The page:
The heart of the grid
The heart of the grid

An intentionally drab brick building nestled somewhere in the Capital Region - The Post-Star agreed not to disclose the exact location, at the request of National Grid - serves as the epicenter of the area's electricity grid.

The utility tries to keep the facility's location secret for security reasons, officials said.

Inside, a gaping, NASA-esque control room houses an 80-foot-long-by-14-foot-tall beige wall, on which is depicted the utility's array of substations and power lines that serve more than 500,000 customers from Albany to Ticonderoga.

Finch Paper LLC, the Glens Falls Hospital and the Feeder Dam can all be located on the sprawling display, a real-time depiction of power flow throughout the region.

"When something happens, the guys will literally get their butt up there and see what's going on," Peter Salerno, the lead supervisor at the utility's Eastern Regional Control Center, said this week during a tour of the cavernous facility, which is almost entirely devoid of natural light, save a small corner window.

Like the work center itself, Salerno, a behind-the-scenes engineering guru who can pinpoint even grocery stores and television news stations on the map, is often removed from the public limelight.

But he and his co-workers' enigmatic presence becomes tougher to preserve when problems arise and candlelight replaces the halogen variety.

"It was the case, back 20 years ago, that if you got the TV back on in time to see the Giants get their butts handed to them, you were all right," said Salerno, who has spent the last 15 years at the facility. "Today, you lose power for 15 minutes, and it's like the computer is off, you didn't save that nine-page paper, and we've got problems. Small outages can wreak a lot of havoc."

In the bucolic stretches of upstate New York - particularly north of Exit 16 of the Northway - those problems often supersede the loss of a term paper.

That's in part due to this region's bucolic nature, where trees - the top cause of National Grid outages in fiscal 2007 - vastly outnumber people, and power lines can be tough to get to.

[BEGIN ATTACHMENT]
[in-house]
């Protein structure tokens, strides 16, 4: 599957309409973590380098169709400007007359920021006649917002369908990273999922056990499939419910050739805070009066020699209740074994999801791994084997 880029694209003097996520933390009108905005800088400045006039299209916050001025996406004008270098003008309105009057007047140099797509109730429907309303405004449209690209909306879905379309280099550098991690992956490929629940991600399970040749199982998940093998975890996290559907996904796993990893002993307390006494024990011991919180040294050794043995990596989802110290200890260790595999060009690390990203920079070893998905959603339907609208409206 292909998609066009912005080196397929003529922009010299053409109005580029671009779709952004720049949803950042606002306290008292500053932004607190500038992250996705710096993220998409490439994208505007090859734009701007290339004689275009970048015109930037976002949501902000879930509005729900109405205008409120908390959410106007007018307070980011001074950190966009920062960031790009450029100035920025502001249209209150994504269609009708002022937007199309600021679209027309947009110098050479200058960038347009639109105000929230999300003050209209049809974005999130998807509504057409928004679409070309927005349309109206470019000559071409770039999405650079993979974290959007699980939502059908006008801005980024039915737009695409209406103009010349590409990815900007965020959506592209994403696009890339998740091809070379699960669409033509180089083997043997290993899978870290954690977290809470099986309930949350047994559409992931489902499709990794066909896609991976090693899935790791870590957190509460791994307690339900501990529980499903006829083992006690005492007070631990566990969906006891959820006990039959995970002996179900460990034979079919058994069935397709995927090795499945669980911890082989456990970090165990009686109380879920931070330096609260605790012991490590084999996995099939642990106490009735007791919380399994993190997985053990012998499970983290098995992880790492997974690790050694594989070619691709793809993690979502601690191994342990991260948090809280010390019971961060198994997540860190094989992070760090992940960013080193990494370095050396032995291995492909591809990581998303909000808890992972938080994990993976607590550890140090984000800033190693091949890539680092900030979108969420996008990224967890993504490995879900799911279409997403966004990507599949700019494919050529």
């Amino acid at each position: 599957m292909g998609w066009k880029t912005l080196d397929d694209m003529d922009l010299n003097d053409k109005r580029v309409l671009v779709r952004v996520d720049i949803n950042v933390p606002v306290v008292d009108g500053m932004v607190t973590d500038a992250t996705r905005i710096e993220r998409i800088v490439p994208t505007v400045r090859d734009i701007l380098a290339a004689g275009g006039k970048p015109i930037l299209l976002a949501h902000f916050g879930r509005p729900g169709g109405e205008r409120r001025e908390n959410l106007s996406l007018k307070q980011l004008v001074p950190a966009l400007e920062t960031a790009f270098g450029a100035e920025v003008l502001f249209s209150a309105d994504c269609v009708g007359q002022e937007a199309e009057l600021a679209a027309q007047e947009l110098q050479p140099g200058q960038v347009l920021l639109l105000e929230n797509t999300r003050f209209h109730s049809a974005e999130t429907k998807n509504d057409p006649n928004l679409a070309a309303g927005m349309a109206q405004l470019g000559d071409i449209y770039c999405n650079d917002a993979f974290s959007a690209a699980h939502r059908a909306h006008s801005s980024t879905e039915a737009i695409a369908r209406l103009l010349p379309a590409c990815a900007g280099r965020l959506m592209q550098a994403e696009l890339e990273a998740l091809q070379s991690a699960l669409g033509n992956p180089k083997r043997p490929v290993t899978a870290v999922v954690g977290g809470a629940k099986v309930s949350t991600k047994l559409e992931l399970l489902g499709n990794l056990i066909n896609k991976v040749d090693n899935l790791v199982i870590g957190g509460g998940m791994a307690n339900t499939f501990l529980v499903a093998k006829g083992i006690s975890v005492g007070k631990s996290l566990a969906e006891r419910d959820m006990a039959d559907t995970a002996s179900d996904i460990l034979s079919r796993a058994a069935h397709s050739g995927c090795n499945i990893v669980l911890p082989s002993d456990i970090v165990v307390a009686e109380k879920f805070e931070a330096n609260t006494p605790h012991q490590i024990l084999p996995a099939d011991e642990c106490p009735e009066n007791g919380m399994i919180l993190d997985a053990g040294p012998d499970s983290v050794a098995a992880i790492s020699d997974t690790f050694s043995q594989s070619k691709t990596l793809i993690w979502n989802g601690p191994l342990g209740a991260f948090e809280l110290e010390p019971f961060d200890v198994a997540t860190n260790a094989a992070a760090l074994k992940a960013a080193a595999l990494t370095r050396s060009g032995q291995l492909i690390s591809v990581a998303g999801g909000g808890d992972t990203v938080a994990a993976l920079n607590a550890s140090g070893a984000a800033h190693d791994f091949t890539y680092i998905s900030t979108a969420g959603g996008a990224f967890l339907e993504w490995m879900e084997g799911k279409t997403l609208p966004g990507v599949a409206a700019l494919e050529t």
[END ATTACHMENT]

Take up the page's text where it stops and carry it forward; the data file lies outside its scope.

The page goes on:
The northern stretches also represent something of the end of the National Grid road, where power lines are scarce, and it's difficult to keep electricity flow constant while work is being done.

"North of Glens Falls, that's the end of the line," said Patrick Stella, a National Grid spokesman.

A perennial problem

Business owners who find themselves in this area have at times lamented thousands of dollars in lost revenue because of multiple-day outages.

And with the thin layer of snow blanketing the area this week, residents will find it easy to recall scattered power outages that have accompanied each of the last few winter seasons.

Such lapses are part of the reason New York's Public Service Commission has cited National Grid for failing to meet reliability standards in 2004, 2005 and 2006. It's an unwanted distinction utility officials may face again at the end of this year.

"Believe me, we're not happy when we don't meet those goals," Salerno said.

That's why National Grid began, in 2005, pouring $1.4 billion into its infrastructure in a five-year effort to replace poles and power lines and to segment the network, allowing for more maintenance with less need to cut power.

Though much of that work is likely to go unseen by the average resident, company officials want customers to know they're working - 24/7 in the case of those at the control center - to keep toasters toasting and televisions entertaining.

More line crew members, totaling more than 700 in upstate New York now, will be added each of the next three years to improve response time during outages.

Work has also begun across Warren County and in Cambridge and Saratoga Springs to improve the power infrastructure, company officials said.

Counting on callers

But there is also this message as winter approaches and electricity becomes an even more coveted commodity: The company can't do it alone.

To that end, National Grid, one of six utilities in the state, is going on a public relations blitz to inform the public that residents play a vital role in bringing outages to a swift end. Though the company has looked into it over the last six months, technology that would send automatic outage alerts to the control center is still another five to seven years out, according to utility officials.

Instead, customers need to call and let the utility know about any problems. "Until we get a call, we don't know anything about it," Stella said.

After presenting a video on Wednesday of a disgruntled golfer who pitched his nine iron into the woods, striking a piece of a power company's infrastructure and creating what started as a spark and evolved into a startling, mushroom-shaped ball of flames, utility officials said they also want customers to remember this: Not everything that happens can be controlled by the utility.

"It's tough to tell how many squirrels will go on kamikaze missions," Salerno said.

At the end of the day, company officials stressed their work can't be simplified to the level of turning on a lamp.

"Some people think we can just flip a switch and that we can just turn power on and off," Stella said. "It just doesn't work that way."

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